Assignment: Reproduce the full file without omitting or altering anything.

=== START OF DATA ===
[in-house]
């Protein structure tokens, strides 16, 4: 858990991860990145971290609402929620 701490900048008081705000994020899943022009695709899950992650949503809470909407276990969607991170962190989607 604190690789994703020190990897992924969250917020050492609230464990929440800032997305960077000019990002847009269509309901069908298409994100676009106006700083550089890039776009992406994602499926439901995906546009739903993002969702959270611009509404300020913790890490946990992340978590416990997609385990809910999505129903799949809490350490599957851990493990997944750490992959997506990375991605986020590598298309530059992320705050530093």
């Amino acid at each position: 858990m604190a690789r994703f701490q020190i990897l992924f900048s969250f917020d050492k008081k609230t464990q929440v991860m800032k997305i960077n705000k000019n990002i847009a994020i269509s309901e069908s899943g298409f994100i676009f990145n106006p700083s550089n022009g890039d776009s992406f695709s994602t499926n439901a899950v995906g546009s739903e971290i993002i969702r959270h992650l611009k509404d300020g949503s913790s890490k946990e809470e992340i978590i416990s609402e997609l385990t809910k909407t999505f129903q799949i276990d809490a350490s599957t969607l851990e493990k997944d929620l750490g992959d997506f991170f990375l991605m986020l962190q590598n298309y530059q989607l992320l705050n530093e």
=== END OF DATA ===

[in-house]
């Protein structure tokens, strides 16, 4: 858990991860990145971290609402929620 701490900048008081705000994020899943022009695709899950992650949503809470909407276990969607991170962190989607 604190690789994703020190990897992924969250917020050492609230464990929440800032997305960077000019990002847009269509309901069908298409994100676009106006700083550089890039776009992406994602499926439901995906546009739903993002969702959270611009509404300020913790890490946990992340978590416990997609385990809910999505129903799949809490350490599957851990493990997944750490992959997506990375991605986020590598298309530059992320705050530093």
């Amino acid at each position: 858990m604190a690789r994703f701490q020190i990897l992924f900048s969250f917020d050492k008081k609230t464990q929440v991860m800032k997305i960077n705000k000019n990002i847009a994020i269509s309901e069908s899943g298409f994100i676009f990145n106006p700083s550089n022009g890039d776009s992406f695709s994602t499926n439901a899950v995906g546009s739903e971290i993002i969702r959270h992650l611009k509404d300020g949503s913790s890490k946990e809470e992340i978590i416990s609402e997609l385990t809910k909407t999505f129903q799949i276990d809490a350490s599957t969607l851990e493990k997944d929620l750490g992959d997506f991170f990375l991605m986020l962190q590598n298309y530059q989607l992320l705050n530093e």